Free cookie consent management tool by TermsFeed Jump directly to main content

The Crack Magazine

wish i was h.jpg

Wish I Was Here (an anti-memoir) by M. John Harrison

Sometimes three hundred words or so isn’t enough, I mean where do you start with a memoir (anti-memoir) which references everything from the healing power of walking/climbing in The Peak District to ‘the zen of the Weird’. Tbh, I knew I was going to be on strange terrain when I stumbled here, “I’m not sure life is a dream. But if your attempts to map it don’t feel like one, you may be making a serious error about what being awake actually is, or where and in what conditions it is carried out.” Ah, so this book is about mapping. How to map. What to map. The point of the map, maybe a way, at the very least, of not getting too lost or not getting lost enough. Mapping? Writing. “Writing will wreck you if you let it. The maze is inhabited. Though you need to discover what’s down there, every serious kind of writing life is a way of controlling your contact with it. Never give yourself up to the maze, much less what lives there.” Wish I Was Here is M. John Harrison’s approach to avoiding the pitfalls of the maze while pointing out the things in life worth a second or third look (or even a chuckle). Unsure? Write about it anyway in the way you want, but remember, “You can’t just shrug off the possibility that by storifying everything, by making narrative the lingua franca and reader-immersion the goal, you contribute to the mess”. And, after this, if you’re still struggling with understanding the map, he gets his pencil out and accurately and patiently shows you a way. What way? That way? Maybe this way. “Presentational puppet shows, fairy tales, spoken word storytelling, whimsy, outright satires and Edwardian satires long past their best are the way to go: they have such an unrelenting honesty about the ramshackle, performative nature of their relationship with the audience.” Know where you are? Yeah? The map. You’ve got your own map. These are just highlights from his map, and may or may not be of interest. Now, where’s the word count up to? Wish you were here? No, wish you are there. In M. John Harrison territory with or without a map, but with this brilliantly written book in your hand. It will more than do.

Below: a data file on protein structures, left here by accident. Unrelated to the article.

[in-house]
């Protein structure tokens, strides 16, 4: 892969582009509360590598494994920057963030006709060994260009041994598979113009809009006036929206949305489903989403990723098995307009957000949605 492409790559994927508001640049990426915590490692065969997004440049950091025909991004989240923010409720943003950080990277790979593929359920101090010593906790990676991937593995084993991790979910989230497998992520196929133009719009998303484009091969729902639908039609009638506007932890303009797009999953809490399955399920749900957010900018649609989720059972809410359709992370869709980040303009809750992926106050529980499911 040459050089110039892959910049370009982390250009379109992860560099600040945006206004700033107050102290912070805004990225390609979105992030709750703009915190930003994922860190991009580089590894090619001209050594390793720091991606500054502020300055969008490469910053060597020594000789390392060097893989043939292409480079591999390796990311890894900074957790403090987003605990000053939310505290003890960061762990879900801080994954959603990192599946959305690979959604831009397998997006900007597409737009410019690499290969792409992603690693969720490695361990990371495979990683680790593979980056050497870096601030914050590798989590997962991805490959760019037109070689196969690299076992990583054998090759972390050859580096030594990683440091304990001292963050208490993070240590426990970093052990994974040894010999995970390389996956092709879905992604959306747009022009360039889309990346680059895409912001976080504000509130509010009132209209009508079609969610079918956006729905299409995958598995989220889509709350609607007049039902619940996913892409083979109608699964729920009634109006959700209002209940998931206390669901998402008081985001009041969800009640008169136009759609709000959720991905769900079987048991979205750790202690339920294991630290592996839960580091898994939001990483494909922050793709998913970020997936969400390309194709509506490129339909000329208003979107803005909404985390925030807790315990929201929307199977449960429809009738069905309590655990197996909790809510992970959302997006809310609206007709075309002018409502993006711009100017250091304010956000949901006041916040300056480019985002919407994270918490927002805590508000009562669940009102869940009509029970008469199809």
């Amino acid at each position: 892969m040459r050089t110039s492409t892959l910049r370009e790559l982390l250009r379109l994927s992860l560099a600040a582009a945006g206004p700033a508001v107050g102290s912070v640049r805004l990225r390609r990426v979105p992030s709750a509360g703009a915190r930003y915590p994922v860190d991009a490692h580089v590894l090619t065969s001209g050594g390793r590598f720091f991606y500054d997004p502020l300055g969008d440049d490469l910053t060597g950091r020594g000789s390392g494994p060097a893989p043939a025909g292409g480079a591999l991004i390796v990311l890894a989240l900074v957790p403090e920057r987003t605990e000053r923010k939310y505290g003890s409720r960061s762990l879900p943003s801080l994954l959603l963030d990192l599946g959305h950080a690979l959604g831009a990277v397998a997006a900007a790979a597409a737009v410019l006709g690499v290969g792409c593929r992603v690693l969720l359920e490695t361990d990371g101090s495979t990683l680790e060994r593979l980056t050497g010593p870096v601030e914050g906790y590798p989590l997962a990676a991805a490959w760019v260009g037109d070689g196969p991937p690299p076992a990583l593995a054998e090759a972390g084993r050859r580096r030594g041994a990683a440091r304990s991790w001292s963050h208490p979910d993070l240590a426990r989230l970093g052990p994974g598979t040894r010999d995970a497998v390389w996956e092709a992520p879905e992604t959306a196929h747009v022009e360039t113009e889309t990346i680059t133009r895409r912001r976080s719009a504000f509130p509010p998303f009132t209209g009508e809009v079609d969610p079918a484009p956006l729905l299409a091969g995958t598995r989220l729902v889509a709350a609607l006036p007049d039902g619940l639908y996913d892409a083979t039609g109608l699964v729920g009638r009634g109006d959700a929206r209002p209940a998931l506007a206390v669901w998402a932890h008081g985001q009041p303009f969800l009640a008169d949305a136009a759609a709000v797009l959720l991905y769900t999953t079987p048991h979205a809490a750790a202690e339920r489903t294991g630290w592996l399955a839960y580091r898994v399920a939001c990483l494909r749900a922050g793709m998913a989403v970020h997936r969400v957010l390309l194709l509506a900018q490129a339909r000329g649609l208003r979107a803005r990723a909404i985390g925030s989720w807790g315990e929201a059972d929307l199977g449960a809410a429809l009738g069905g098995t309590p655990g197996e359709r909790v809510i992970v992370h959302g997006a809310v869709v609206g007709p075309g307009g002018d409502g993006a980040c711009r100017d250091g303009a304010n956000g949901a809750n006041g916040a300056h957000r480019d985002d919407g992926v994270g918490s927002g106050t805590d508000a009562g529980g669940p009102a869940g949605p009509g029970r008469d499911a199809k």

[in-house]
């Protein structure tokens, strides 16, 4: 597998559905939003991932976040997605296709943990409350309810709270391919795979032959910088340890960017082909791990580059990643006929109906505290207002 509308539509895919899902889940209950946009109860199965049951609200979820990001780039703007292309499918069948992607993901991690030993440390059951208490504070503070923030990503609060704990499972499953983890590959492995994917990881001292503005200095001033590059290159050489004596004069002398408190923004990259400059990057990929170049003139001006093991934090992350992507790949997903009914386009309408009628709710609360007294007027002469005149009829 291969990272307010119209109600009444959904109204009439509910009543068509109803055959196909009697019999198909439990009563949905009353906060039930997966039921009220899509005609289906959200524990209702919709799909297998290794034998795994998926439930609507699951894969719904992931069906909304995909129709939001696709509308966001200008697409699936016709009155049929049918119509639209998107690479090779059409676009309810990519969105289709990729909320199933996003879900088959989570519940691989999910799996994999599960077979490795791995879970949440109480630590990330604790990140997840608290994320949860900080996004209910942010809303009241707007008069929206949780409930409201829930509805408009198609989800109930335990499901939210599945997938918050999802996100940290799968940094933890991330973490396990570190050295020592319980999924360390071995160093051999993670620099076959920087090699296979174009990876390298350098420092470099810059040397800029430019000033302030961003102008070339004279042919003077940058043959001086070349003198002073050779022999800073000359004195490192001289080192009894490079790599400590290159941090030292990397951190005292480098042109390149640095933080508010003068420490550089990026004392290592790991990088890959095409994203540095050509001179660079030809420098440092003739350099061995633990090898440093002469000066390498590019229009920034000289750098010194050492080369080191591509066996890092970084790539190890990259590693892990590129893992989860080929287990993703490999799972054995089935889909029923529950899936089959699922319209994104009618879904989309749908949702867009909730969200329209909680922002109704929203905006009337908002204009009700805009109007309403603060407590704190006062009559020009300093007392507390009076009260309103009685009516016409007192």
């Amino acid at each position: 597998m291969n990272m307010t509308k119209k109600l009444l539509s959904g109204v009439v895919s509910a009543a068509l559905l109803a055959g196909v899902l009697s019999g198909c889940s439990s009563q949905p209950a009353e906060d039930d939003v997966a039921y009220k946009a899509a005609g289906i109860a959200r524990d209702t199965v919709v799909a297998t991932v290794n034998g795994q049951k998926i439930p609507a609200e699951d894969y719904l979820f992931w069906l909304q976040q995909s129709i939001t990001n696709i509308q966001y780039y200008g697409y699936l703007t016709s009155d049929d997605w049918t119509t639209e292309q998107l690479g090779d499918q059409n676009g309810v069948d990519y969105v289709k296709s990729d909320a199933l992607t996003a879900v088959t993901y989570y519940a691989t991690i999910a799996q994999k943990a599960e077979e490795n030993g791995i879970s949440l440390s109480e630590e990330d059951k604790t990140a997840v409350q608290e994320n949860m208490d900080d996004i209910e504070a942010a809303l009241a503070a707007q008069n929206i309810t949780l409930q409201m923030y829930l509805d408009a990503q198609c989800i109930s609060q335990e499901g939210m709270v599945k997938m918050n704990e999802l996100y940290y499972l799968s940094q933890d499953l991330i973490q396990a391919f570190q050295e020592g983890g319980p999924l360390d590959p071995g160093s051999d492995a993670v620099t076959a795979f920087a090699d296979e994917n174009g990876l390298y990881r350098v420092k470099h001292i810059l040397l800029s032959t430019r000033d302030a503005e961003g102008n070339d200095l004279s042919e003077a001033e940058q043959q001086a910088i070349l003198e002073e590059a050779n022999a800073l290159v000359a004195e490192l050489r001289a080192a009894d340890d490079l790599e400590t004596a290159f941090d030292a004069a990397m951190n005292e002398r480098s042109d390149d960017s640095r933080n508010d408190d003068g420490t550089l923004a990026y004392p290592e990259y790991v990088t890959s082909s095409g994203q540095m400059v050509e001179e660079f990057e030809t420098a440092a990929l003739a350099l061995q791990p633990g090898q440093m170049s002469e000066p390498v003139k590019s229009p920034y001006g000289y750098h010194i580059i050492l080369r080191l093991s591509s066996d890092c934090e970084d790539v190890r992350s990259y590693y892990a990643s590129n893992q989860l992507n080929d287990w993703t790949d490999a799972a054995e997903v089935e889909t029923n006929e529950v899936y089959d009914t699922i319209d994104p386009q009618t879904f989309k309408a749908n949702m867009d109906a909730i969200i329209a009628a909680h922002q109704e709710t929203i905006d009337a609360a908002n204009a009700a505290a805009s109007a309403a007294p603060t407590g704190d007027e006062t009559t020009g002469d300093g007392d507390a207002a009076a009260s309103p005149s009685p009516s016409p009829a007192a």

Wish I Was Here (an anti-memoir)– M. John Harrison - publ. Serpent’s Tail - £16.99

Steven Long

baltic shop 2_page-0001.jpg